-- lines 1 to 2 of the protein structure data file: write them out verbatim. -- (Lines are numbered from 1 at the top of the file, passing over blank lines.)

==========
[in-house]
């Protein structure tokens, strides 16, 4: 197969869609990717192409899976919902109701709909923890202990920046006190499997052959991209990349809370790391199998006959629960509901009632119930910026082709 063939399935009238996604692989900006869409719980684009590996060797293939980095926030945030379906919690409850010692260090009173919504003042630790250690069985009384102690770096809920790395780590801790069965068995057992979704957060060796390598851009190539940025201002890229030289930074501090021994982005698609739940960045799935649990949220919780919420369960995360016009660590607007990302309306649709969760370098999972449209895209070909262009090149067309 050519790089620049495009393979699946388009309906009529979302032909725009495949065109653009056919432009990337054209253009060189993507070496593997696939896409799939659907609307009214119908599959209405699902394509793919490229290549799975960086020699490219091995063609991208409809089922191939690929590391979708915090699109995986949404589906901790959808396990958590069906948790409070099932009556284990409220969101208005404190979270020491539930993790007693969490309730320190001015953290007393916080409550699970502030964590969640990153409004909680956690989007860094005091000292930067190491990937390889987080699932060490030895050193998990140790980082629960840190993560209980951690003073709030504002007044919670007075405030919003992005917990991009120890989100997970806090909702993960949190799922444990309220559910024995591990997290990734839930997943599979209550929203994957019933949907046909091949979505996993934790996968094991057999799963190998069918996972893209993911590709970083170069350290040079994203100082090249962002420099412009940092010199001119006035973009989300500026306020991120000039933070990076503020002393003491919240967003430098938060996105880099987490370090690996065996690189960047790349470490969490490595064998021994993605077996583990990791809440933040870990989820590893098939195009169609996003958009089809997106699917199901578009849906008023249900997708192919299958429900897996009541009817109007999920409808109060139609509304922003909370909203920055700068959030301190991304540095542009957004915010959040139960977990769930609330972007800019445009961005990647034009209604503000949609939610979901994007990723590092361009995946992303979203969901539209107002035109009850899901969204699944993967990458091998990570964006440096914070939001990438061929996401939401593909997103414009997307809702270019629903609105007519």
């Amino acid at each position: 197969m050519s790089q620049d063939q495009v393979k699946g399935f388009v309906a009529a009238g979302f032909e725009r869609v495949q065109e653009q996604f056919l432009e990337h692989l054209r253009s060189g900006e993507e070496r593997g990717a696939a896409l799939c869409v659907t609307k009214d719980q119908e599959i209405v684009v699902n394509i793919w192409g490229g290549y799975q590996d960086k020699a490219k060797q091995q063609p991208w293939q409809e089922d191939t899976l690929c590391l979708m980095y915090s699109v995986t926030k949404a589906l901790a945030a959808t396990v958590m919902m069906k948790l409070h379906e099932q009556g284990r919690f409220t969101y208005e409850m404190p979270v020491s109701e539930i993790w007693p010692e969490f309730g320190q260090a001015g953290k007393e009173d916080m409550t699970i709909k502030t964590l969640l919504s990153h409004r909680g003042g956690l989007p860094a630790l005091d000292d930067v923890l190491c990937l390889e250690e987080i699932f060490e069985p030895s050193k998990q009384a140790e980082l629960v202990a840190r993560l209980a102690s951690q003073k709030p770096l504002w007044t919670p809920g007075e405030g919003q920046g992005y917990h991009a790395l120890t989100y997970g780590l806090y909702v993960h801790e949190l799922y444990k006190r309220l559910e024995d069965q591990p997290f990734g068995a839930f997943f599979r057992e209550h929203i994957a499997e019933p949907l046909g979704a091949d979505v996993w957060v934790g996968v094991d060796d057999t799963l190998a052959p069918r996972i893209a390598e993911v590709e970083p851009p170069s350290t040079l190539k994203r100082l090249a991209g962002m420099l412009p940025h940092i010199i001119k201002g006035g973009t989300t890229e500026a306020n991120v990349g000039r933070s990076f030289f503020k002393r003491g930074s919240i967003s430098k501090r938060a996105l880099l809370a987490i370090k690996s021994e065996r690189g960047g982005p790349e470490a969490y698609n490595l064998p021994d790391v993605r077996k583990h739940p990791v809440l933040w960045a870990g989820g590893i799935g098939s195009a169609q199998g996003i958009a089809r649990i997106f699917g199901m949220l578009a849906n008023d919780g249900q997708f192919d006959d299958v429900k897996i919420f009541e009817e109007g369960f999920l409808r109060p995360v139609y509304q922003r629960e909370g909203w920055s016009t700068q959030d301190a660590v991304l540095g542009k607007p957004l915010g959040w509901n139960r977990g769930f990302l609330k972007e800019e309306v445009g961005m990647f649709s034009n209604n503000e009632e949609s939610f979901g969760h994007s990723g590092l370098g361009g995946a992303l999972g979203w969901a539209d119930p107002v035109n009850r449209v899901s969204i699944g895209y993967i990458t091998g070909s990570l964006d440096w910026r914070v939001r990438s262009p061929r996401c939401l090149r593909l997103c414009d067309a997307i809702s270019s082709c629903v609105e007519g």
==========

[in-house]
């Protein structure tokens, strides 16, 4: 197969869609990717192409899976919902109701709909923890202990920046006190499997052959991209990349809370790391199998006959629960509901009632119930910026082709 063939399935009238996604692989900006869409719980684009590996060797293939980095926030945030379906919690409850010692260090009173919504003042630790250690069985009384102690770096809920790395780590801790069965068995057992979704957060060796390598851009190539940025201002890229030289930074501090021994982005698609739940960045799935649990949220919780919420369960995360016009660590607007990302309306649709969760370098999972449209895209070909262009090149067309 050519790089620049495009393979699946388009309906009529979302032909725009495949065109653009056919432009990337054209253009060189993507070496593997696939896409799939659907609307009214119908599959209405699902394509793919490229290549799975960086020699490219091995063609991208409809089922191939690929590391979708915090699109995986949404589906901790959808396990958590069906948790409070099932009556284990409220969101208005404190979270020491539930993790007693969490309730320190001015953290007393916080409550699970502030964590969640990153409004909680956690989007860094005091000292930067190491990937390889987080699932060490030895050193998990140790980082629960840190993560209980951690003073709030504002007044919670007075405030919003992005917990991009120890989100997970806090909702993960949190799922444990309220559910024995591990997290990734839930997943599979209550929203994957019933949907046909091949979505996993934790996968094991057999799963190998069918996972893209993911590709970083170069350290040079994203100082090249962002420099412009940092010199001119006035973009989300500026306020991120000039933070990076503020002393003491919240967003430098938060996105880099987490370090690996065996690189960047790349470490969490490595064998021994993605077996583990990791809440933040870990989820590893098939195009169609996003958009089809997106699917199901578009849906008023249900997708192919299958429900897996009541009817109007999920409808109060139609509304922003909370909203920055700068959030301190991304540095542009957004915010959040139960977990769930609330972007800019445009961005990647034009209604503000949609939610979901994007990723590092361009995946992303979203969901539209107002035109009850899901969204699944993967990458091998990570964006440096914070939001990438061929996401939401593909997103414009997307809702270019629903609105007519």